Weatherproofing your home is a great way to assure you are ready for the winter, but some people try to “weatherproof” the people in their lives. Dr. Richard Carlson points out that weatherproofing people isn’t such a good idea. Think about it. Looking for all the flaws and chinks in another person is a negative pastime leaving both you and the other person stressed.
Remember when you were first getting to know your spouse? Remember the excitement, mystery and romance. Have you ever thought “where did the guy I married go?”
Actually, your spouse probably didn’t change. You began weatherproofing - looking for all the flaws and things needing to be fixed.
How about your close friends?
If they would just listen to your advice, they would be so much better off.
For some reason, there comes a point where we begin to weatherproof the people in our lives. We start to focus on the things that bug us or we consider flaws. Eventually, this is all we notice. Worse, we start trying to change the other person.
Weatherproofing only makes you miserable and can lead to the demise of your relationships. If you spent as much time recognizing the traits and contributions you like, respect and adore, the other stuff would fade into the background. I am not suggesting you ignore major character flaws in the people you love, however beware of weatherproofing!
If you catch yourself weatherproofing someone, try this little trick. For every negative, identify 5 positives about the person. My nephew keeps his room a mess, but he gives awesome extra-long hugs; drops everything he is doing to help his mom; tells his friends, both male and female, that he loves them AND hugs them “hello” and “goodbye”, writes poems for his girlfriend; and includes a visit to his grandparents as part of his regular schedule. With all that going for him, why complain about a messy room?
Shut the door. Be a “good finder”. Seriously, learn to identify and appreciate each person for who and what they are, flaws and all.
Every day your greatest challenge isn’t the animals you care for but the people you encounter.
We deliberately work at expanding our technical skills and the knowledge associated with our professions. How many of us work as deliberately at expanding our ability to work with people? Not many do in my little corner of the world. I don’t think this is unique. Unfortunately, it probably is the norm.
Those who are able to work with and relate to people effectively are rare and prized. Are you one of them? If not, what are you doing to make your work relationships more effective?
You don’t know what you don’t know because, if you did you would have what you don’t have. What you do know you are forgetting all of the time, so you know less of it every day.
If you want to have what you don’t have, you must learn what you don’t know and keep relearning what you do know. You know?
Read. Learn. Grow.
Really, it isn’t…
Your client isn’t deliberately late just so she can mess up your afternoon.
Your coworker didn’t leave a mess on the counter because he thinks you are his personal servant.
The veterinarian didn’t ignore your suggestion because she thinks you are stupid.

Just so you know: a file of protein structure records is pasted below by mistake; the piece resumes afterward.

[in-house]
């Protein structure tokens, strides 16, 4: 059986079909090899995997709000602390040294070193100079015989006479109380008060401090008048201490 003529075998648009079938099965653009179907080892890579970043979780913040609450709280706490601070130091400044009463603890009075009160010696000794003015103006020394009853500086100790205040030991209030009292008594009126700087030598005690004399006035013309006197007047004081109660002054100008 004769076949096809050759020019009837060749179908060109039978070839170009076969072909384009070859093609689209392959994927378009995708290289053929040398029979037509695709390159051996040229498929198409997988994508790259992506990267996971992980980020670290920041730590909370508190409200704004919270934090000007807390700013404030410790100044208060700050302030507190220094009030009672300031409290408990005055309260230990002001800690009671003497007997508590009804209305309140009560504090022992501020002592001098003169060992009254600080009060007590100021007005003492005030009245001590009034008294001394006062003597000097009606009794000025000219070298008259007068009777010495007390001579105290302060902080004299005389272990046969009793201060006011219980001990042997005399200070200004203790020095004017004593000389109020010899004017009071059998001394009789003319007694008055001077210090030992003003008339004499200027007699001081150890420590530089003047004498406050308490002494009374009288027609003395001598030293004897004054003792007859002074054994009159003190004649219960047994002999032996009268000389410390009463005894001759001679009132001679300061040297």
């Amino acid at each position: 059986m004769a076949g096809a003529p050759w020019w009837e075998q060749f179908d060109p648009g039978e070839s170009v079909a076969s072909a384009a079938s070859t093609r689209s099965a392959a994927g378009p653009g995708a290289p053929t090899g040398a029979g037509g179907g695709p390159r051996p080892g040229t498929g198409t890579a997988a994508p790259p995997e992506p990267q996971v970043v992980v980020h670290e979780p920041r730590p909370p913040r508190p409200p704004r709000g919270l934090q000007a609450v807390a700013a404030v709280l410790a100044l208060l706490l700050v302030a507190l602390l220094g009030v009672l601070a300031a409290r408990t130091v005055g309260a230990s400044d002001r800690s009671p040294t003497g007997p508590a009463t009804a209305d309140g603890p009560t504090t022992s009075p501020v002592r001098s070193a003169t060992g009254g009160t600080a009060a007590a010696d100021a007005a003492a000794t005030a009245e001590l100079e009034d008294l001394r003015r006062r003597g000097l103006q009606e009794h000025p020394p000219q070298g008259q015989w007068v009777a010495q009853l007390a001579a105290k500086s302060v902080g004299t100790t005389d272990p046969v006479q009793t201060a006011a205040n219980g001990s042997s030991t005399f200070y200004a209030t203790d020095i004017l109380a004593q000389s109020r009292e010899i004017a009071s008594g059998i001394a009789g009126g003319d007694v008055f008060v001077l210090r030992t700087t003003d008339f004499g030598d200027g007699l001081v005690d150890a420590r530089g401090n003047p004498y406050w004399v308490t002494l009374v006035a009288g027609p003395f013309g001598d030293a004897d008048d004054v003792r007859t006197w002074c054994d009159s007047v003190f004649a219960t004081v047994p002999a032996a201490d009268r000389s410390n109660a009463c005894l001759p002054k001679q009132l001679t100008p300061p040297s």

Your spouse didn’t forget your anniversary because he/she doesn’t care.
Your child didn’t wake you in the middle of the night just to rob you of what little sleep you do get.
The dog didn’t choose your shoe to destroy because it was yours.
It isn’t all about you. It is all about them.
Look beyond the behavior of others.
Once you recognize the real reasons people do what they do, you will stress yourself less. A lot less!
Clients are the reason your clinic exists. Not the pets.
Seriously, pets don’t pay the bills or bring themselves in for an appointment. Pets don’t make the decisions. They don’t take your advice. They can’t be relied upon to follow through on the treatment plan. Pets don’t encourage their friends to choose you as their health care provider. Pets aren’t loyal to you and your team. Pets don’t pay your salary.
Clients are the reason your clinic exists and they don’t care about your rules or limitations. Clients want what they want and your policies, rules, hours of operation, prices, etc aren’t important to them. Clients either accept them or not, but the details aren’t important to them. Clients don’t really care how busy you are or that you have worked 80 hours this week. They don’t care that you haven’t had lunch yet and it is already 3pm.
What is important to them is how you make them feel. Since clients are the reason your clinic exists and clients only care about how you make them feel, then how they feel is important to you. This doesn’t mean you don’t have rules and policies. It doesn’t mean you cater to a client’s every whim.
However, it does mean you need to work on building relationships with your clients such that they willingly accept your rules and policies. Build strong relationships such that clients trust you and comply with the treatment plan. Build strong relationships such that clients actually care about your team and cut you some slack when you are exhausted after working three 14-hour shifts in a row.
Loyal, trusting clients are your single greatest assets. Plus, they just might become some of your greatest friends.
Never forget the reason your clinic exists.
Big change doesn’t require something catastrophic or dramatic to happen first. Most big change starts small.